The Death of Jesus–some wonderings

In Rom 3, Paul says that God publicly displayed Jesus as a hilasterion.

Some of our Bibles translate this “sacrifice of atonement,” some “a propitiation.”

The other option is that this word is being used as it was employed in the Greek Old Testament (LXX): a place where sacrifice is made. The point would be here that God’s patience and passing over of earlier sins comes to an end when he publicly displays Jesus as the place where humanity is reconciled with God, the mercy seat.

This reading has the advantage of fitting into the argument Paul has been making for 2.5 chapters and will make for another full chapter afterward: God is not only the God of Jews. God did not make final atonement in a hidden, secret inner room of the Temple. He made it in public, on the cross. Or, as Paul says in Gal 3: “Before your eyes Jesus was publicly placarded as crucified.”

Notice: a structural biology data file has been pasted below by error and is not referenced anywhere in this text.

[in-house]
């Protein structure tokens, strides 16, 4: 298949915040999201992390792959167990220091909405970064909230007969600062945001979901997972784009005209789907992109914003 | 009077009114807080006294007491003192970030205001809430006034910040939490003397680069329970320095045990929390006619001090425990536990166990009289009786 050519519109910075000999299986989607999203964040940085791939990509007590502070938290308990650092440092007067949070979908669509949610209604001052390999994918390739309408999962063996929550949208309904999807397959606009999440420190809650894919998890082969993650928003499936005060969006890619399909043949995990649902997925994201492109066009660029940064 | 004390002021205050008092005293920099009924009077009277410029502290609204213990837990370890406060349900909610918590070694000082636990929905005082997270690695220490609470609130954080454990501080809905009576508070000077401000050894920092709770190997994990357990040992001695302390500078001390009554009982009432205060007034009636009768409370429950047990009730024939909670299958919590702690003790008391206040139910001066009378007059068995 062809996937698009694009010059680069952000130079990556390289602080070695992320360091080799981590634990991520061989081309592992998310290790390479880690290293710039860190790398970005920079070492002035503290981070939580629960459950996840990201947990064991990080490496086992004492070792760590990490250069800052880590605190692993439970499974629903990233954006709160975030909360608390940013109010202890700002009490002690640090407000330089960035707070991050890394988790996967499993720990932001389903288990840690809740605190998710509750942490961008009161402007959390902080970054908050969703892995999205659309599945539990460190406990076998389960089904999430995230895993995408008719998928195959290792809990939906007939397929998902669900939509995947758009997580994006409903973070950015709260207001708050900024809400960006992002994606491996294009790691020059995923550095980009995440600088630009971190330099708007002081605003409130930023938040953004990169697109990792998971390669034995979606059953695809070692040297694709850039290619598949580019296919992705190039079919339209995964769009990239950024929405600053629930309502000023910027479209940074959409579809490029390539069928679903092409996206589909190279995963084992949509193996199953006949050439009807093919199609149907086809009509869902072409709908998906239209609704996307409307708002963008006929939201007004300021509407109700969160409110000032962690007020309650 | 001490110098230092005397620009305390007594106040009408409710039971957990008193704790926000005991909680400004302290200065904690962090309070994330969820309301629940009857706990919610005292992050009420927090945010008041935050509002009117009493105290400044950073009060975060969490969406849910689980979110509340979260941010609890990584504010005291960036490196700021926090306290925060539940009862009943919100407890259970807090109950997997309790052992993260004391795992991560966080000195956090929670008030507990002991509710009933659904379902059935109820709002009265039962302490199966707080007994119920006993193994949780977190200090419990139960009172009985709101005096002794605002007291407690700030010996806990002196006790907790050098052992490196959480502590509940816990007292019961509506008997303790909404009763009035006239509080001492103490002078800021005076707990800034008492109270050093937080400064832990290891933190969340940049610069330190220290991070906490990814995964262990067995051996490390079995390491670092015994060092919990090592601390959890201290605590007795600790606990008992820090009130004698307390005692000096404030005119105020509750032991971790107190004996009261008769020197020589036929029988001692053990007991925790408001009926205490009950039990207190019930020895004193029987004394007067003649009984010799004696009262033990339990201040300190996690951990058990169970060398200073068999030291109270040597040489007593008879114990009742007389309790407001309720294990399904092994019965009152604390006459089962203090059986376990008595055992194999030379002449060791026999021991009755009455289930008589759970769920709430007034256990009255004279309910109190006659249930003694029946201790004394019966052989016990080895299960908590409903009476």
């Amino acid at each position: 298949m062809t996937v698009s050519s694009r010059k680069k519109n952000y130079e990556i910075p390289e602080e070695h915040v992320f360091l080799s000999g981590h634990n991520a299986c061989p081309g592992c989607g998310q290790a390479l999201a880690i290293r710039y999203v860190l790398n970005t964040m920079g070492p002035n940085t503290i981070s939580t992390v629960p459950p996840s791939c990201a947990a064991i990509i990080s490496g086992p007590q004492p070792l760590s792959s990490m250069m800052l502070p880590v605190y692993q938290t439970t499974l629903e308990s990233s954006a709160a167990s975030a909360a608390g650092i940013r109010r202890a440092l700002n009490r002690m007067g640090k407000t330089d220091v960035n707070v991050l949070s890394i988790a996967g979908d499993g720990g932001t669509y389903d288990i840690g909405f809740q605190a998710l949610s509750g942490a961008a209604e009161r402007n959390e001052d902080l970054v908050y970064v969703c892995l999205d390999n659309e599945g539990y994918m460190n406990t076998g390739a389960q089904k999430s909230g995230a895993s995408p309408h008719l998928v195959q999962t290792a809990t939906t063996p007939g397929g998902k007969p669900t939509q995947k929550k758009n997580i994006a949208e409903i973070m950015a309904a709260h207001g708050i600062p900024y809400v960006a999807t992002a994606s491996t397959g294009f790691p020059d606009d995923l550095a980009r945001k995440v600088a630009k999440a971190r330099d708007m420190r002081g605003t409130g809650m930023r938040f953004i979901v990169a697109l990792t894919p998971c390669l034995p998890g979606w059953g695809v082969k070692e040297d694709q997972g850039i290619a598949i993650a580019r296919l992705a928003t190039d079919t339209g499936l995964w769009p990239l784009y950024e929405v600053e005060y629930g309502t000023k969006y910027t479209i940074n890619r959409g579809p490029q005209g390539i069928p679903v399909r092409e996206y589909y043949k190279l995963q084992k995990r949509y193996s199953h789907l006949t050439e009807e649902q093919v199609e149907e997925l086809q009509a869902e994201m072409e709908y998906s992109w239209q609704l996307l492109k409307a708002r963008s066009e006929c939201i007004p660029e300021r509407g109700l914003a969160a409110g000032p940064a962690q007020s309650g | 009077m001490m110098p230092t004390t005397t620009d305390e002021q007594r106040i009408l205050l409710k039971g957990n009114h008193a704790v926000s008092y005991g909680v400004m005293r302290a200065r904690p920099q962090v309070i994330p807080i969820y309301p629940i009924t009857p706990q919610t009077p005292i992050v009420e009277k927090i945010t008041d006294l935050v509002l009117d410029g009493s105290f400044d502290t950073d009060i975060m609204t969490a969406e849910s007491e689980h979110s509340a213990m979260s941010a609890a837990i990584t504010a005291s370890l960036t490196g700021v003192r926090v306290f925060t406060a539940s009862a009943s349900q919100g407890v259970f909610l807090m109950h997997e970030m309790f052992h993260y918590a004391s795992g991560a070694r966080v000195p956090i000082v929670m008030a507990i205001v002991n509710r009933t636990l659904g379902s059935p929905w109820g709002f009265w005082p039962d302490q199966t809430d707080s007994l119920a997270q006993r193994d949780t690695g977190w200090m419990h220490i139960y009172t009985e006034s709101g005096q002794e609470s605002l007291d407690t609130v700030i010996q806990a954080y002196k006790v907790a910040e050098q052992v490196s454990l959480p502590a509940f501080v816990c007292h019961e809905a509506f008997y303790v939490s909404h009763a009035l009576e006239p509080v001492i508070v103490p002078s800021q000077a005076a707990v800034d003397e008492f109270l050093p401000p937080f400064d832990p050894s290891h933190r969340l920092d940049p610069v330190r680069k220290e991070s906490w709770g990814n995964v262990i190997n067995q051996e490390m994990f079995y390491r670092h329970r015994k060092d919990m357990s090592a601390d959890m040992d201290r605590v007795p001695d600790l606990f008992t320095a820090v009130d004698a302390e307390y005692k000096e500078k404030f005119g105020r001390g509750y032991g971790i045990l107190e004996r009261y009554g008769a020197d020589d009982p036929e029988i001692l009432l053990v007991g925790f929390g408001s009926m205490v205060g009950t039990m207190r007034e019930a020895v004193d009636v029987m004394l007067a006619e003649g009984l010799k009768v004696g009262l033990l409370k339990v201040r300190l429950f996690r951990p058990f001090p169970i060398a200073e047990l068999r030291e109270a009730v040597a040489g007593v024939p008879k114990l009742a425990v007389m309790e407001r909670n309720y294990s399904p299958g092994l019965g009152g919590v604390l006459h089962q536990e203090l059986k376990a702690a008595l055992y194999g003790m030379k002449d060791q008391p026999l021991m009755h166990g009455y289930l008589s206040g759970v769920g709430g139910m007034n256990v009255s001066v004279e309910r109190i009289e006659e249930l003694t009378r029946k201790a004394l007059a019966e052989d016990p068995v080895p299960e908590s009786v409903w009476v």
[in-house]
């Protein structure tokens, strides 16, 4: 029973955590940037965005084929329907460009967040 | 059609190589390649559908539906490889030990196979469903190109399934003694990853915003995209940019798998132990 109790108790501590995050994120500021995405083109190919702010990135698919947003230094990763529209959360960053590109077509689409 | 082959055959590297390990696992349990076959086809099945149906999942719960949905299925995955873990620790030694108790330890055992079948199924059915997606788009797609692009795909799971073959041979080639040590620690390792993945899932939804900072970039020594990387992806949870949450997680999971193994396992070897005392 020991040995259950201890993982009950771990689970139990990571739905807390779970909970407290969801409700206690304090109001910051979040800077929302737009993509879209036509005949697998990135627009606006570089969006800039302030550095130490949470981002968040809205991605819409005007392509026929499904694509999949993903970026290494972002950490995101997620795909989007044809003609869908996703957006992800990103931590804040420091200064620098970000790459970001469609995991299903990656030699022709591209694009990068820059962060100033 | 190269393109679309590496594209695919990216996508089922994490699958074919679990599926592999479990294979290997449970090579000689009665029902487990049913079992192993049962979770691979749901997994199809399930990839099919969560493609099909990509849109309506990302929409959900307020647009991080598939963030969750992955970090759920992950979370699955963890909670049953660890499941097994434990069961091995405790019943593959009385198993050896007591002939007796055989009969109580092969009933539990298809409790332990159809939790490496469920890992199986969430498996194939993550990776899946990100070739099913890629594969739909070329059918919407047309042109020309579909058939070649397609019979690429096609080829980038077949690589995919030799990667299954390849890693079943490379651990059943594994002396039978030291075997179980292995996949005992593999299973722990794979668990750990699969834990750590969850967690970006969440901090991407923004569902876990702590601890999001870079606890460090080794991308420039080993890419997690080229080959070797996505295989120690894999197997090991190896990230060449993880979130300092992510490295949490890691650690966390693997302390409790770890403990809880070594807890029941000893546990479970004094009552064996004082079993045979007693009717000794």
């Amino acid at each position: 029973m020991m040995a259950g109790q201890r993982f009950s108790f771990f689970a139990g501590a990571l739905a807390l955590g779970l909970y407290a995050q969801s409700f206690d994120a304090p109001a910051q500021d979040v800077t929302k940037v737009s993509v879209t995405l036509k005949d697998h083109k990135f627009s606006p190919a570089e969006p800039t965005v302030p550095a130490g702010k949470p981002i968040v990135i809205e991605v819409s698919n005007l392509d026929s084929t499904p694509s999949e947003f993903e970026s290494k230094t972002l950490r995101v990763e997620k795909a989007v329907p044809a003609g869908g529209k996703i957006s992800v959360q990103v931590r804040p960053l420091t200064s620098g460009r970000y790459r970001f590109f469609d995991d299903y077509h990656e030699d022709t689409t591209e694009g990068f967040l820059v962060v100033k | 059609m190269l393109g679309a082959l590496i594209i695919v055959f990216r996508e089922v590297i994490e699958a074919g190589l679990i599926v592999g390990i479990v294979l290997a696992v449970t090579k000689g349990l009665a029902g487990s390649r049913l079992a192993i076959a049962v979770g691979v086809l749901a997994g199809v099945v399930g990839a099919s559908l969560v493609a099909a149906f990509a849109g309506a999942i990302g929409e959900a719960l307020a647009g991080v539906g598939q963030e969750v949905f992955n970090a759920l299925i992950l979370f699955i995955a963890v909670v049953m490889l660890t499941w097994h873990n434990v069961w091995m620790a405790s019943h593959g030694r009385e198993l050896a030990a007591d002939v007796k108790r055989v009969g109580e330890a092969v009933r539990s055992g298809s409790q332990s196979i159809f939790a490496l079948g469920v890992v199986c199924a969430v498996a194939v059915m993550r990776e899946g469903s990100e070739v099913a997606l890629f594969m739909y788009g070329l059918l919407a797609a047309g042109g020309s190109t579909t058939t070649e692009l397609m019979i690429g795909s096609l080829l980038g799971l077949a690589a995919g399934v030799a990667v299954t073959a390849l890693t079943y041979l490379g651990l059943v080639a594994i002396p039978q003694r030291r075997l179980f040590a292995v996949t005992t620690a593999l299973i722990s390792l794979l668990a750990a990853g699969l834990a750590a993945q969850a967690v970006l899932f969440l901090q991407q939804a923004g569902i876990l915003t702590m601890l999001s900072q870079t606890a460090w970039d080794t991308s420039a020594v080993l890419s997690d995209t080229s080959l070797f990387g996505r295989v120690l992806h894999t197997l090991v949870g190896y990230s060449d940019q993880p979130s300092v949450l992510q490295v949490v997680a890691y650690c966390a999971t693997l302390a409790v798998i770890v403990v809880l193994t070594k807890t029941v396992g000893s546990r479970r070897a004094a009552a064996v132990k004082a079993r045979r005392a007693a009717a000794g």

The other wondering I had was tied into questions of law, sin, and atonement. As it is laid out in some of its renditions, the penal substitution idea begins with the twin premises that God is holy and we are unholy–the latter being more clearly articulated as, “we are law-breakers.”

But Paul doesn’t seem to think that the appellation “law breaker” applies to all of us.

Just Jewish people.

In Rom 5, the one place where the notion of sin being “imputed” to someone is spoken of, what we hear is that sin is not imputed where there is no law. The points are that (a) Adam did break a rule from God; (b) death still reigned even over people who had not broken any kind of law; and (c) there is still a sense of all people sinning–despite not having a law to break.

So it seems to me that Penal Substitution, and a number of Christian theologies in general, have some work to do in reframing how it is that all people are guilty. It’s not by breaking some law–that’s what happens to Adam, what happens in Israel, but not to everyone.

It also seems to me, that as much as I want to avoid it, I keep coming around again to N. T. Wright’s claim that the purpose of the law is to exacerbate sin and death within Israel per se, so that God could disarm them where they were strongest. Sin is not reckoned where there is no law, and that is why God gives a law–so that through Israel’s faithlessness God’s faithfulness might abound (3:1ff.), so that within a world that manifests God’s wrath God’s righteousness might be made known (1:16-19).

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